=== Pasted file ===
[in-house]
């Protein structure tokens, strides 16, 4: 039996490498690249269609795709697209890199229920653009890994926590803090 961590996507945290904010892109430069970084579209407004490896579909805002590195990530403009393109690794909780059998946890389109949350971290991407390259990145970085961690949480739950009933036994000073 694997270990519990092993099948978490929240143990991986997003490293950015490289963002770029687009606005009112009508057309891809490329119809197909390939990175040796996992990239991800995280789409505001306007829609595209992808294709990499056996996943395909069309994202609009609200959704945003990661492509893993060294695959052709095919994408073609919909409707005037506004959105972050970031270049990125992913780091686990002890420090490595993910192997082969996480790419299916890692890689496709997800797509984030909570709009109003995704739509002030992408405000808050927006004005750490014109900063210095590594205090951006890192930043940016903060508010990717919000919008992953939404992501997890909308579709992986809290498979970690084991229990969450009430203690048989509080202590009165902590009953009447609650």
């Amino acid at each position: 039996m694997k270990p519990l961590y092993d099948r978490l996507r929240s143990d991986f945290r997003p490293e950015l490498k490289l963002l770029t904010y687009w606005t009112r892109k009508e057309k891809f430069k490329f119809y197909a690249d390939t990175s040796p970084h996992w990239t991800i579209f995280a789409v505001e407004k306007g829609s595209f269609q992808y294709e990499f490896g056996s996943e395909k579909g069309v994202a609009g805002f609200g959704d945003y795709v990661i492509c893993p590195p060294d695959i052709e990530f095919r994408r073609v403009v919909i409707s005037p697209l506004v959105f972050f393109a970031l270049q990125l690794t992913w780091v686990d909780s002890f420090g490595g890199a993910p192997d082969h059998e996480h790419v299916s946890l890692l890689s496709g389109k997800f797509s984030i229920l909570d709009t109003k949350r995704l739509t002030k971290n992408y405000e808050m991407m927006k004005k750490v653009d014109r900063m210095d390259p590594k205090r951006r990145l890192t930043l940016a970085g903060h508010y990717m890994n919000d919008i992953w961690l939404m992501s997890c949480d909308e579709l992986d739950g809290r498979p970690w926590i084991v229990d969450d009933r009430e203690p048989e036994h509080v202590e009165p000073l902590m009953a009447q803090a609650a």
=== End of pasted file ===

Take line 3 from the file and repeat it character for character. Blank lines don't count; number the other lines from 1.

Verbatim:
């Amino acid at each position: 039996m694997k270990p519990l961590y092993d099948r978490l996507r929240s143990d991986f945290r997003p490293e950015l490498k490289l963002l770029t904010y687009w606005t009112r892109k009508e057309k891809f430069k490329f119809y197909a690249d390939t990175s040796p970084h996992w990239t991800i579209f995280a789409v505001e407004k306007g829609s595209f269609q992808y294709e990499f490896g056996s996943e395909k579909g069309v994202a609009g805002f609200g959704d945003y795709v990661i492509c893993p590195p060294d695959i052709e990530f095919r994408r073609v403009v919909i409707s005037p697209l506004v959105f972050f393109a970031l270049q990125l690794t992913w780091v686990d909780s002890f420090g490595g890199a993910p192997d082969h059998e996480h790419v299916s946890l890692l890689s496709g389109k997800f797509s984030i229920l909570d709009t109003k949350r995704l739509t002030k971290n992408y405000e808050m991407m927006k004005k750490v653009d014109r900063m210095d390259p590594k205090r951006r990145l890192t930043l940016a970085g903060h508010y990717m890994n919000d919008i992953w961690l939404m992501s997890c949480d909308e579709l992986d739950g809290r498979p970690w926590i084991v229990d969450d009933r009430e203690p048989e036994h509080v202590e009165p000073l902590m009953a009447q803090a609650a």